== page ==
These Are the Top Five Mistakes People Make When Buying Printers

Given the vast number of options in the market, selecting the right printer is not exactly easy. Many people end up investing in devices that do not really serve them well. Here in this post, we will discuss the top five mistakes that people make when buying printers.

Mistake #1: Not Buying a Printer That Uses High-Yield Cartridges

Unless you need to print less than a dozen pages each month, consider investing in a printer that uses high-yield ink or toner cartridges.

First, you do not want to keep buying replacement printer cartridges too often.

Second, high-capacity ink and toner cartridges for HP printers, for instance, will guarantee a lower cost-per-print.

Printer manufacturers often sell entry-level printers at a low price. Such printers only use standard cartridges. With such printers, you may end up spending more than the cost of the device on replacement cartridges in just one year.

Therefore, even if a printer is shipped with standard cartridges, it is always better to have an option to use high-yield cartridges when required.

Using high-yield cartridges is one of the best ways to reduce printing costs.

Mistake #2: Inability to Prioritize Which Feature Is Really Important

Many people end up paying for features they do not really need or buy printers that do not have features they actually need.

Some of the most important printer specifications that you should match your current needs are as follows:

  • Print Speed: Measured in pages-per-minute (ppm), page speed is generally important if you are buying a printer for office use.
  • Duplex Printing: If you need to print on both sides of the paper, the duplex-printing feature can save you a great deal of time and effort.
  • Automatic Document Feeder (ADF): A great time-saver, this feature allows you to print, copy, scan, and fax multi-page documents without having to manually replace each sheet.
  • Media Size: Different printers can handle paper of different sizes. If you need to print legal documents, for instance, a printer that can only handle A4 sheets will be of no use.
  • Navigation: A printer may have buttons, touchscreen, or LCD screen to help users configure

Other specifications that you may want to consider include paper handling capacity (input and output trays), availability of touchscreen or LCD screen for easy navigation,

Mistake #3: Not Considering the Connectivity Options

A printer will typically support three or four different connectivity options.

These may include Wi-Fi, Wi-Fi Direct, Ethernet, USB 2.0, mobile printing, cloud printing, NFC (Near Field Connectivity), etc.

You need to choose a printer that supports connectivity options you really need.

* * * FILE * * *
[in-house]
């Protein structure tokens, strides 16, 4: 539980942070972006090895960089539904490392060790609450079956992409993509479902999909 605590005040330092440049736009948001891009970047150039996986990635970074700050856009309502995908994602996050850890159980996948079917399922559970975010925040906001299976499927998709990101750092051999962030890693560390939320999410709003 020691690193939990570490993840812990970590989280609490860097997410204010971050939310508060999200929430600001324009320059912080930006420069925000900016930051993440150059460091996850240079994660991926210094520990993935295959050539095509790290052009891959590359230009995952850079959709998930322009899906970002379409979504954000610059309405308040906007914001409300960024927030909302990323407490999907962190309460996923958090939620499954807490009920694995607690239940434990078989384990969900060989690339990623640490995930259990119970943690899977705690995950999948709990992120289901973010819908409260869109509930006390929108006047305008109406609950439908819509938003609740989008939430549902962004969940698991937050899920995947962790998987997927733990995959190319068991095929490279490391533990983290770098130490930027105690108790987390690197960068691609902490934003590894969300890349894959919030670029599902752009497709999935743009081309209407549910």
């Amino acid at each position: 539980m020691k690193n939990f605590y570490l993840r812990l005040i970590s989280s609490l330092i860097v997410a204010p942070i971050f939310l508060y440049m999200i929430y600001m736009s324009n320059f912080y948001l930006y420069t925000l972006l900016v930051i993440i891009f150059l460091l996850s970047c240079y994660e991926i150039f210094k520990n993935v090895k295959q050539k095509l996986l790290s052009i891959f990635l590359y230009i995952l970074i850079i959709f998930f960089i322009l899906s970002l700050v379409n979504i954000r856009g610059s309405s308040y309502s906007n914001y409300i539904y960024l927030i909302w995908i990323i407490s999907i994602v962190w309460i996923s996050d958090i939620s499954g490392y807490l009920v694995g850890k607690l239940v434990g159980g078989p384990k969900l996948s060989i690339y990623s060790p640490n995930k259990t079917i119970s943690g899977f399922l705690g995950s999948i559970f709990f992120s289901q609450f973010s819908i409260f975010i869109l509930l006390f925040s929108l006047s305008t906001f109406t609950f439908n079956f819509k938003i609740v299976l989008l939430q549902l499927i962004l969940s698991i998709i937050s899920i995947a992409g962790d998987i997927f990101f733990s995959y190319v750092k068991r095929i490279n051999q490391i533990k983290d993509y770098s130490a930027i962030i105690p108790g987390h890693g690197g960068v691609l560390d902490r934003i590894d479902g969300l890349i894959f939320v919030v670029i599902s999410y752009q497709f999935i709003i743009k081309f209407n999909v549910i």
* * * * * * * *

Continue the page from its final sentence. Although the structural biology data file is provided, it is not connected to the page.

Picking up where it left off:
You don’t want to place an order online, only to find out later that the printer does not have an Ethernet port or does not support wireless printing.

Consider how many people will use a printer at home or in office and how they can conveniently print, copy, scan, or fax.

Mistake #4: Not Considering the Type of Print Job

The best printers for professional use may not be suitable for a student who needs to print school assignments or a business owner who needs to print invoices, labels, and reports in the workplace.

Different printers are designed to meet a unique set of printing needs.

A printer’s unique selling proposition may be focused on:

  • Printing reasonably appealing graphics
  • Printing archival-quality photographs
  • Printing monochrome documents at a low cost
  • Wide-format printing
  • Low-cost, high-volume printing

One printer can produce great-looking photographs; another printer can be more suitable for printing razor-sharp text.

One printer can be great at handling a variety of paper sizes; another printer can be the best-in-class for handling a specific type of print job.

So, the advice on how a small business should choose a printer or how a home user should select the right printer will vary.

Mistake #5: Ignoring the Cost of Printer Consumables

You will need to buy replacement ink cartridges for an inkjet printer and toner cartridges for a laser printer.

After having used a printer for some time, you may also need to replace the print head (in an inkjet printer) or the drum unit (in a laser printer) if these components are not integrated with cartridges.

When you compare printers simply on the basis of price-tags, you run the risk of selecting a device that will require more expensive consumables.

Final Words

Assess your current and future needs in order to make an informed purchase decision. There is no one-size-fits-all printer in the market.

If you are confused about whether you should get an inkjet or laser printer, consider reading our guide on this topic.

If you are not sure if you should replace an old printer with a new one, read our post on ‘when should you buy a new printer.’

Lastly, avoid expensive OEM cartridges and buy cheap yet high-quality cartridges to save on printing costs.